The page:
I hear ya. I understand. Fact is, I've learned a little on this forum, some good folks here, thought maybe I had the wrong attitude, and somebody had the perfect solution, no harm askin'. Thanks to all ...
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Old 10-20-2009, 02:48 PM
 
Location: In a chartreuse microbus
3,857 posts, read 5,383,314 times
Reputation: 8037
burr, it'd be easier to offer a solution if you weren't dealing with a no-win situation. You're not causing the problem, just being forced to live with it. There's only one way to solve it, like the others have said. Wait until one of those dogs meets up with a porcupine, skunk, or worse. But that probably won't even change his mind. Good luck to you.
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Old 10-20-2009, 04:22 PM
 
11,257 posts, read 44,307,352 times
Reputation: 15082
This topic of folks allowing their dogs to run free has been well covered recently on a number of forums.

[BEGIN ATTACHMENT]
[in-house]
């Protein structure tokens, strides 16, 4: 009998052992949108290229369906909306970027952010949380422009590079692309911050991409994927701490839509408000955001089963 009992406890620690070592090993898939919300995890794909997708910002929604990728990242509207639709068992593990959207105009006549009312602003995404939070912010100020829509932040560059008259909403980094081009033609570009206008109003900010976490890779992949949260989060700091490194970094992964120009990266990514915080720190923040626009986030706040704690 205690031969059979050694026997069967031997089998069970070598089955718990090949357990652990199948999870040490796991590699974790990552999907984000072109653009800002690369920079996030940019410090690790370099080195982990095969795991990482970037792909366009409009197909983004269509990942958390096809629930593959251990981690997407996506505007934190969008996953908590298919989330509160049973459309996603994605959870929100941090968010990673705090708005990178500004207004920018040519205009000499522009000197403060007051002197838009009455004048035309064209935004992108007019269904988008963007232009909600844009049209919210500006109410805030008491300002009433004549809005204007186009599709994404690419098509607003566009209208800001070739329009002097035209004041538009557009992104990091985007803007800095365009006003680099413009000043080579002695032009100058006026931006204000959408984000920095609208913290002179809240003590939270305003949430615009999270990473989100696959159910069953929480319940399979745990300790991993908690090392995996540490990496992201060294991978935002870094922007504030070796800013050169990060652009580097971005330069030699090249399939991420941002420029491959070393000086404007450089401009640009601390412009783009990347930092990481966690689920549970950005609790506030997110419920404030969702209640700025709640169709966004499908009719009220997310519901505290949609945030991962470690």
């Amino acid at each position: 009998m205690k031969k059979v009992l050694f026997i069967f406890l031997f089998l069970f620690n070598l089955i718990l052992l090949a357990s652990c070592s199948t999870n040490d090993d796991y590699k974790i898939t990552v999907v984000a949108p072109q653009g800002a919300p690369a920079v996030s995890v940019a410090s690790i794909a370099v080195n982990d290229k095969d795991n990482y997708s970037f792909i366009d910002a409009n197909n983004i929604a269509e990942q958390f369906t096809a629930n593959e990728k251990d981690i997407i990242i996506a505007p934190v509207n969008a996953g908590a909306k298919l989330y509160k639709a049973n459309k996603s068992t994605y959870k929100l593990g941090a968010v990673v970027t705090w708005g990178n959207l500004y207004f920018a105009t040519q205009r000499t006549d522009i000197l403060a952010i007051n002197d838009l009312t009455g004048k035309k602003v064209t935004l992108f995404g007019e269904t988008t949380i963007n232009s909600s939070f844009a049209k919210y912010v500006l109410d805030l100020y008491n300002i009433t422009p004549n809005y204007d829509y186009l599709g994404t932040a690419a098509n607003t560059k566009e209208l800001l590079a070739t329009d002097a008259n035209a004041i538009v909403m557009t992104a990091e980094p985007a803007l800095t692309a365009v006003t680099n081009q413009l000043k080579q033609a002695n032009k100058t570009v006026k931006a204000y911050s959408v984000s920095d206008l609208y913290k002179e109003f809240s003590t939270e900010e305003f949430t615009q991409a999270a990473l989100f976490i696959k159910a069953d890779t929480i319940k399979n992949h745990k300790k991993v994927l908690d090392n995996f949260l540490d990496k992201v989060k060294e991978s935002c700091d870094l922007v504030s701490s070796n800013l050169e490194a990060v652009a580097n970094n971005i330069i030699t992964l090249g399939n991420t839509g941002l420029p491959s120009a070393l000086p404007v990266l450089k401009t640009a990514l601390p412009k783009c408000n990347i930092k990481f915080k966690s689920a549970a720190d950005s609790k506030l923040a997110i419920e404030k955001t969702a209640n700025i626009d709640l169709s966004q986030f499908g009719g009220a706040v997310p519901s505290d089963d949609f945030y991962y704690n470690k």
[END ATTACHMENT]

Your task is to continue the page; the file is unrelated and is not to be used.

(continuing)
The bottom line is your property is out in a remote area of the county where services are limited, such as animal control. That leaves animal control up to you and your dog-owning neighbor.

If your neighbor cannot or will not be a responsible pet owner, then you have no choice but to do what you can within the limits of the law. You'll need to check on your local statutes to see what they allow.

In our case, in rural Wyoming, everybody knows (except for the citiots that move in on a little parcel and think they can let their dogs be a problem for everybody else) that their dog will be shot on others properties. Yeah, it's not entirely the dog's fault being a dog ... but when you are a livestock owner and see your property being destroyed for "fun" by a stray dog, you must do what is necessary.